One of my favourite things about the environment is that it is a silent teacher. Nature has an uncanny way of making many beautiful things that also serve a function. I was reminded of this as I was visiting the exhibition for the Guggenheim and Louvre museums at the Emirates Palace hotel. The famous Zaha Hadid is designing the Abu Dhabi Performing Arts Centre and with it the study she conducted on the inspiration for her design. The centre draws heavily on the curving, organic forms of the plant world. This is not the only example, of course, as engineers, architects, scientists, artists, sociologists and even musicians all turn to the environment to inspire them as well as solve problems of design or application. And how big do you think we can go with ideas like this?
The truth of the matter is, we, like all creatures of Allah's creation, have a symbiotic relationship with our environment. Sadly, for the most part, we have managed to forget that it is a relationship of mutual benefit as well as respect.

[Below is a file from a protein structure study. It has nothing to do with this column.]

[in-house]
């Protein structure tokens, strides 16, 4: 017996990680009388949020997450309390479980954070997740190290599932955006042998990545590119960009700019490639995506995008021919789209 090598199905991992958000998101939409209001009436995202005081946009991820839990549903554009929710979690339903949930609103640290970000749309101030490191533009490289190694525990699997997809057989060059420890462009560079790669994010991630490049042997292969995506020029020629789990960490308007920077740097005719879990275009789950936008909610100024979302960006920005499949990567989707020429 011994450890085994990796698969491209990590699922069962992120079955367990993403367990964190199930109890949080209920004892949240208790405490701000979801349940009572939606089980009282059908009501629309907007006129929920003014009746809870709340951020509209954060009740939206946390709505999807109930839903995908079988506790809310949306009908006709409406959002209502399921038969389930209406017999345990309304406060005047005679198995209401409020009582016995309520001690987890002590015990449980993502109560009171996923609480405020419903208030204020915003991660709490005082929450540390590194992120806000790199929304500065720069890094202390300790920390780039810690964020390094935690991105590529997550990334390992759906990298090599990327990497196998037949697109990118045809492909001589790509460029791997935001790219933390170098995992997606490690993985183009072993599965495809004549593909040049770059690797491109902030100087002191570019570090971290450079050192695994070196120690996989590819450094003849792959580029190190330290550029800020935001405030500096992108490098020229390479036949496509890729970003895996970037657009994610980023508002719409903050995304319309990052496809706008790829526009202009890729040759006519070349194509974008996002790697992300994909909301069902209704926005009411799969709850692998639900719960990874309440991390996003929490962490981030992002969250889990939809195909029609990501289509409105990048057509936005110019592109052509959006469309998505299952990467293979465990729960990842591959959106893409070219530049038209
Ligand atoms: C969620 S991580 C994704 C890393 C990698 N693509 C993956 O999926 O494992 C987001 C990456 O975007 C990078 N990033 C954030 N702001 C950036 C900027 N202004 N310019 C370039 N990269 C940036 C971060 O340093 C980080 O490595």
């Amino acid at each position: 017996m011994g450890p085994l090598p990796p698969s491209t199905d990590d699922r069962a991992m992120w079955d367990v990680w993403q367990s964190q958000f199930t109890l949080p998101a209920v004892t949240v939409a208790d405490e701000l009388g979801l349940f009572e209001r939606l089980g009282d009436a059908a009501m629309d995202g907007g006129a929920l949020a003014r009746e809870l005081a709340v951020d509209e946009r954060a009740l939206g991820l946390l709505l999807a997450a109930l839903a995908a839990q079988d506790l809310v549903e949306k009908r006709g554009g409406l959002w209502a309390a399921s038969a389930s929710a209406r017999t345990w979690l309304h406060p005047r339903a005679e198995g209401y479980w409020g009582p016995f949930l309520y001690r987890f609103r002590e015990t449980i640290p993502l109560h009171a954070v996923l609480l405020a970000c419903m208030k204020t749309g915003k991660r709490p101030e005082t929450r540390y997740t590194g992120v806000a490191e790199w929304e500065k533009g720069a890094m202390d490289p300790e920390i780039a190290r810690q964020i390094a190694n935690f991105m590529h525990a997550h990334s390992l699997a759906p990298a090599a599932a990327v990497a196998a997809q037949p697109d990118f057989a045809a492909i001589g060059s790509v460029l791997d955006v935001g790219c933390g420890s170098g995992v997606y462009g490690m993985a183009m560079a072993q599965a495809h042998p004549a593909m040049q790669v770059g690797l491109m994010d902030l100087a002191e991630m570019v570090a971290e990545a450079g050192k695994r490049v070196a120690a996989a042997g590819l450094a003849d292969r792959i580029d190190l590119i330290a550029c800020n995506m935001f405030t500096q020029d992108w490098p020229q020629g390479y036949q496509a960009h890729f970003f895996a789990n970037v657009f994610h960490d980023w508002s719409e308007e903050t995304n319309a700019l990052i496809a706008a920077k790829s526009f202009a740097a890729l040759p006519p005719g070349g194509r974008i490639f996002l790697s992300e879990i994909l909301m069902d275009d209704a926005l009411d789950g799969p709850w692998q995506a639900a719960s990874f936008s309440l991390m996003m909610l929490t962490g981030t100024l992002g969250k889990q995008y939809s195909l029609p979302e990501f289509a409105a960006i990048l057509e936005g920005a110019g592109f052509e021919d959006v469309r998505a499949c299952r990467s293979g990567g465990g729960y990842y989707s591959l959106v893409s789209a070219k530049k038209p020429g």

We are still more than capable of tipping the scales back to balance; it is a matter of getting up and doing something about it. The natural world is dynamic, always changing, and constantly in flux. We only need to jump on board and get involved. I hope that the next time you are asked why you care, or why we should actively be protecting the environment, your answer is something closer to your heart, and that you pass on these ideas, because only together can we make a difference, and making a difference means making a move.
Majid Al Qassimi is a veterinarian who is also involved in raising awareness on environmental conservation and education in the biological sciences